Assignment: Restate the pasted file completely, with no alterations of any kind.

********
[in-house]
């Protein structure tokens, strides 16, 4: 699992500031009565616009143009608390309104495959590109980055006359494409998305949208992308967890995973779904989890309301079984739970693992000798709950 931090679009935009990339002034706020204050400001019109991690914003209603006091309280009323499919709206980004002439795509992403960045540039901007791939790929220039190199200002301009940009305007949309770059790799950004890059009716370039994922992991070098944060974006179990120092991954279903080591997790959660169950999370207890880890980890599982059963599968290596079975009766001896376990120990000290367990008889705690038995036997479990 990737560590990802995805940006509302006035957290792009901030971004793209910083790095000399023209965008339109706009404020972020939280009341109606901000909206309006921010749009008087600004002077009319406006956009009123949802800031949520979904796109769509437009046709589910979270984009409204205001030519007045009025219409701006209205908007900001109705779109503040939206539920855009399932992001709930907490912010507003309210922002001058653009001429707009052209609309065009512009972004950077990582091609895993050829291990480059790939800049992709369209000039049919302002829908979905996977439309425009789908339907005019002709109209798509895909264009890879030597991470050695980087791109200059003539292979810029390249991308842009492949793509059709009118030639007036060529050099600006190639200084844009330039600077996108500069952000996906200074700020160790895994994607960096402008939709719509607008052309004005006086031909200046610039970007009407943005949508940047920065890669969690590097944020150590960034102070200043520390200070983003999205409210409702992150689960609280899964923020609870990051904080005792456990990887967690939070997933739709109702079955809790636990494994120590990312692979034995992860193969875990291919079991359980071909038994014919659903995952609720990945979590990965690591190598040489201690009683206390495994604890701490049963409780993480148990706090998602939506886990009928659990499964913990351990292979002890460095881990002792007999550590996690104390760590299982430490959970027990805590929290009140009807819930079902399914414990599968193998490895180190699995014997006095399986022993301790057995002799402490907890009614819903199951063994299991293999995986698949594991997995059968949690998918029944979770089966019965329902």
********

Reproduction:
[in-house]
């Protein structure tokens, strides 16, 4: 699992500031009565616009143009608390309104495959590109980055006359494409998305949208992308967890995973779904989890309301079984739970693992000798709950 931090679009935009990339002034706020204050400001019109991690914003209603006091309280009323499919709206980004002439795509992403960045540039901007791939790929220039190199200002301009940009305007949309770059790799950004890059009716370039994922992991070098944060974006179990120092991954279903080591997790959660169950999370207890880890980890599982059963599968290596079975009766001896376990120990000290367990008889705690038995036997479990 990737560590990802995805940006509302006035957290792009901030971004793209910083790095000399023209965008339109706009404020972020939280009341109606901000909206309006921010749009008087600004002077009319406006956009009123949802800031949520979904796109769509437009046709589910979270984009409204205001030519007045009025219409701006209205908007900001109705779109503040939206539920855009399932992001709930907490912010507003309210922002001058653009001429707009052209609309065009512009972004950077990582091609895993050829291990480059790939800049992709369209000039049919302002829908979905996977439309425009789908339907005019002709109209798509895909264009890879030597991470050695980087791109200059003539292979810029390249991308842009492949793509059709009118030639007036060529050099600006190639200084844009330039600077996108500069952000996906200074700020160790895994994607960096402008939709719509607008052309004005006086031909200046610039970007009407943005949508940047920065890669969690590097944020150590960034102070200043520390200070983003999205409210409702992150689960609280899964923020609870990051904080005792456990990887967690939070997933739709109702079955809790636990494994120590990312692979034995992860193969875990291919079991359980071909038994014919659903995952609720990945979590990965690591190598040489201690009683206390495994604890701490049963409780993480148990706090998602939506886990009928659990499964913990351990292979002890460095881990002792007999550590996690104390760590299982430490959970027990805590929290009140009807819930079902399914414990599968193998490895180190699995014997006095399986022993301790057995002799402490907890009614819903199951063994299991293999995986698949594991997995059968949690998918029944979770089966019965329902």